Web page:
Radiobiology

Radiobiology (also known as radiation biology) is a field of clinical and basic medical sciences that involves the study of the action of ionizing radiation on living things, especially health effects of radiation. Ionizing radiation is generally harmful and potentially lethal to living things but can have health benefits in radiation therapy for the treatment of cancer and thyrotoxicosis. Its most common impact is the induction of cancer with a latent period of years or decades after exposure. High doses can cause visually dramatic radiation burns, and/or rapid fatality through acute radiation syndrome. Controlled doses are used for medical imaging and radiotherapy.

Health effects

In general, ionizing radiation is harmful and potentially lethal to living beings but can have health benefits in radiation therapy for the treatment of cancer and thyrotoxicosis.

Most adverse health effects of radiation exposure may be grouped in two general categories:

  • deterministic effects (harmful tissue reactions) due in large part to the killing/ malfunction of cells following high doses; and
  • stochastic effects, i.e., cancer and heritable effects involving either cancer development in exposed individuals owing to mutation of somatic cells or heritable disease in their offspring owing to mutation of reproductive (germ) cells.[1]

Stochastic

Some effects of ionizing radiation on human health are stochastic, meaning that their probability of occurrence increases with dose, while the severity is independent of dose.[2] Radiation-induced cancer, teratogenesis, cognitive decline, and heart disease are all examples of stochastic effects.

Its most common impact is the stochastic induction of cancer with a latent period of years or decades after exposure. The mechanism by which this occurs is well understood, but quantitative models predicting the level of risk remain controversial. The most widely accepted model posits that the incidence of cancers due to ionizing radiation increases linearly with effective radiation dose at a rate of 5.5% per sievert.[3] If this linear model is correct, then natural background radiation is the most hazardous source of radiation to general public health, followed by medical imaging as a close second. Other stochastic effects of ionizing radiation are teratogenesis, cognitive decline, and heart disease.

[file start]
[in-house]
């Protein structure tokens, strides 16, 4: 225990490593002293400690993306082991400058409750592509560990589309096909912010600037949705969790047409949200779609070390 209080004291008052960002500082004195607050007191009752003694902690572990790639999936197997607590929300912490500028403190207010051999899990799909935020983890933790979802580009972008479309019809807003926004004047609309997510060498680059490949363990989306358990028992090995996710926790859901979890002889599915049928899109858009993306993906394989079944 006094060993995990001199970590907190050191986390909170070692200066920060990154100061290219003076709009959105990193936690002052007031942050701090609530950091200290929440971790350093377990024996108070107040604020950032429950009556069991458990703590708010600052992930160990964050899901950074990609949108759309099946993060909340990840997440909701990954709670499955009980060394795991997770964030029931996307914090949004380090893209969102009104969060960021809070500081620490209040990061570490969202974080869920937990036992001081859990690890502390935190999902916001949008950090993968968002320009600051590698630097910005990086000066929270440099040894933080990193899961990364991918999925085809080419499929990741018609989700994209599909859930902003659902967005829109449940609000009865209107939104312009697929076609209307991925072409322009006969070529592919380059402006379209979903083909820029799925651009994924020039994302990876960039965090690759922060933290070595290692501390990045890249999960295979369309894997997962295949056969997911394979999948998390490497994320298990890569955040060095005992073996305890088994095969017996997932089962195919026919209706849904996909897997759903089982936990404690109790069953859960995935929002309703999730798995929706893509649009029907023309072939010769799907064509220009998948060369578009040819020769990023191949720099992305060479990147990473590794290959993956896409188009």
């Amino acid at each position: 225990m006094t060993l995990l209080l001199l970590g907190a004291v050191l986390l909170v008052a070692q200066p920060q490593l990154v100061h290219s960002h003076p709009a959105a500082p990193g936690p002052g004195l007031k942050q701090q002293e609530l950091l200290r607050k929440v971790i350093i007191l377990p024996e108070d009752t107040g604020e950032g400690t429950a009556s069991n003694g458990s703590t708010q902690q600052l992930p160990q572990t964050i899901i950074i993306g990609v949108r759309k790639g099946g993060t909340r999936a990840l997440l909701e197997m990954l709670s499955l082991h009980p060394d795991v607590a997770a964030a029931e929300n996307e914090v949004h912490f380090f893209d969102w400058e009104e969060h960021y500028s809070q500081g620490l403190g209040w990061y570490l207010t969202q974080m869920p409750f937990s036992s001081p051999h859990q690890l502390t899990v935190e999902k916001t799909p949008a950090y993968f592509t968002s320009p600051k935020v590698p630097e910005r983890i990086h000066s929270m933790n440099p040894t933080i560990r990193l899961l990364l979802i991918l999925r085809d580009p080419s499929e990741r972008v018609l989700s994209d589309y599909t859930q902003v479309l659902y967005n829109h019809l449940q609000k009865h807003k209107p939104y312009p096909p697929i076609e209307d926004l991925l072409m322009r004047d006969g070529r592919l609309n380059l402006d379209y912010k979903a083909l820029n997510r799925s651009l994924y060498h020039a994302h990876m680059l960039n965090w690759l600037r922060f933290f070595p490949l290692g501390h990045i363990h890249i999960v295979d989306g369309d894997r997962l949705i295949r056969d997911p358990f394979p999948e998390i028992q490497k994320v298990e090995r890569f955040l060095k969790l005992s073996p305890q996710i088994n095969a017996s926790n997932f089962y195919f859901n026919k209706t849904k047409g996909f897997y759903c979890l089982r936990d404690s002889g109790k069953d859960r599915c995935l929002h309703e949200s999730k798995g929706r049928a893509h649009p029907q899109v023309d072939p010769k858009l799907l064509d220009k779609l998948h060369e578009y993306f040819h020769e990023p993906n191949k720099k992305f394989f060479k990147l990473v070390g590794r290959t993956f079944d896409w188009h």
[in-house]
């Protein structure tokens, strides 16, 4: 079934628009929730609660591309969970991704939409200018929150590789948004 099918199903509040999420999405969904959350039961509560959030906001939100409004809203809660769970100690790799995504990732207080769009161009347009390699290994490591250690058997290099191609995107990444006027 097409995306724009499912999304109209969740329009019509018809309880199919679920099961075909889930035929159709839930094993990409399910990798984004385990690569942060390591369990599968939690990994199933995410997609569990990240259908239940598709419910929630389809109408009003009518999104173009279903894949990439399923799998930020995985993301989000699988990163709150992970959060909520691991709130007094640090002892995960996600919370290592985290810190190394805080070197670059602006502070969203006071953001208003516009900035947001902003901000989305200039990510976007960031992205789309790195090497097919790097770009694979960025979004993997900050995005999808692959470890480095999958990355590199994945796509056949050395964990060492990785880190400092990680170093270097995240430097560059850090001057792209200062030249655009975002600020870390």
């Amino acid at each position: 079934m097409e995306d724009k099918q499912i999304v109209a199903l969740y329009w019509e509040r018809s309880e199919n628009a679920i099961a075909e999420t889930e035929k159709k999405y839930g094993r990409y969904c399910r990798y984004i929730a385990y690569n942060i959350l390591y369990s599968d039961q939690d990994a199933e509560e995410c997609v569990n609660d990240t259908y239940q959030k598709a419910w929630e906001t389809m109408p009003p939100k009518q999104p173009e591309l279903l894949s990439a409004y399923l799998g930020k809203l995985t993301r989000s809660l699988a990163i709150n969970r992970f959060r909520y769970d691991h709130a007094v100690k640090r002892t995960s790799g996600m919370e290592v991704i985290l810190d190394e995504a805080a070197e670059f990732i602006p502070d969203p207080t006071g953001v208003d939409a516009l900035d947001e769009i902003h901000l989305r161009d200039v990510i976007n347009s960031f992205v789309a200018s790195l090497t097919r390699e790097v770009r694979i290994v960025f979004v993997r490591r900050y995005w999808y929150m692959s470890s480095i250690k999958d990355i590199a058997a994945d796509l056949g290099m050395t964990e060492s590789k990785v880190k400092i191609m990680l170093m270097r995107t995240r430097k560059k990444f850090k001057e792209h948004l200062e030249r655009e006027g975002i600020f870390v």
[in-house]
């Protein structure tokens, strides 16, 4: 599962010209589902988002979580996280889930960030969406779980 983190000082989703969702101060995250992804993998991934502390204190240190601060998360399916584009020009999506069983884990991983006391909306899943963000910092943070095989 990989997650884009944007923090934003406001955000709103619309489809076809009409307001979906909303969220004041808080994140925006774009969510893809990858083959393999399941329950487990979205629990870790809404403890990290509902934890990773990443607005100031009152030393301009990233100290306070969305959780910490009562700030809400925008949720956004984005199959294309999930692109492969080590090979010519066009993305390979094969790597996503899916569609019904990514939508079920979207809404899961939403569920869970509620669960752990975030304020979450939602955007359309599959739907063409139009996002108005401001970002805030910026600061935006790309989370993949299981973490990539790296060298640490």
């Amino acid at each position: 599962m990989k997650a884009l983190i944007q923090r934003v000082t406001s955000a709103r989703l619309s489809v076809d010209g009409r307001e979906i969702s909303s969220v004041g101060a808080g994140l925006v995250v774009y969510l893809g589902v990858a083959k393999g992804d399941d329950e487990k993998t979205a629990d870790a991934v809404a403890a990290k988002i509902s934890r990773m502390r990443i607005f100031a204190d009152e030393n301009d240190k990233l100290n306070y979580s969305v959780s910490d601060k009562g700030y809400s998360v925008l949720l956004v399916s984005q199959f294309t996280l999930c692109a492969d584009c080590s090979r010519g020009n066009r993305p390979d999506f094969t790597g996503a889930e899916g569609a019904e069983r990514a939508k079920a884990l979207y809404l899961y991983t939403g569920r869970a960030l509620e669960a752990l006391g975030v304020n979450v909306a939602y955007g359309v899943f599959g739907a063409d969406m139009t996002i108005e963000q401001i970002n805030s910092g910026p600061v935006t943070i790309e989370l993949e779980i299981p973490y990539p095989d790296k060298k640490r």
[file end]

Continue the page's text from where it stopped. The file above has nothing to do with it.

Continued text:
Quantitative data on the effects of ionizing radiation on human health is relatively limited compared to other medical conditions because of the low number of cases to date, and because of the stochastic nature of some of the effects. Stochastic effects can only be measured through large epidemiological studies where enough data has been collected to remove confounding factors such as smoking habits and other lifestyle factors. The richest source of high-quality data comes from the study of Japanese atomic bomb survivors. In vitro and animal experiments are informative, but radioresistance varies greatly across species.

The added lifetime risk of developing cancer by a single abdominal CT of 8 mSv is estimated to be 0.05%, or 1 one in 2,000.[4]

Deterministic

Deterministic effects are those that reliably occur above a threshold dose, and their severity increases with dose.[2]

High radiation dose gives rise to deterministic effects which reliably occur above a threshold, and their severity increases with dose. Deterministic effects are not necessarily more or less serious than stochastic effects; either can ultimately lead to a temporary nuisance or a fatality. Examples of deterministic effects are:

The US National Academy of Sciences Biological Effects of Ionizing Radiation Committee "has concluded that there is no compelling evidence to indicate a dose threshold below which the risk of tumor induction is zero"[5]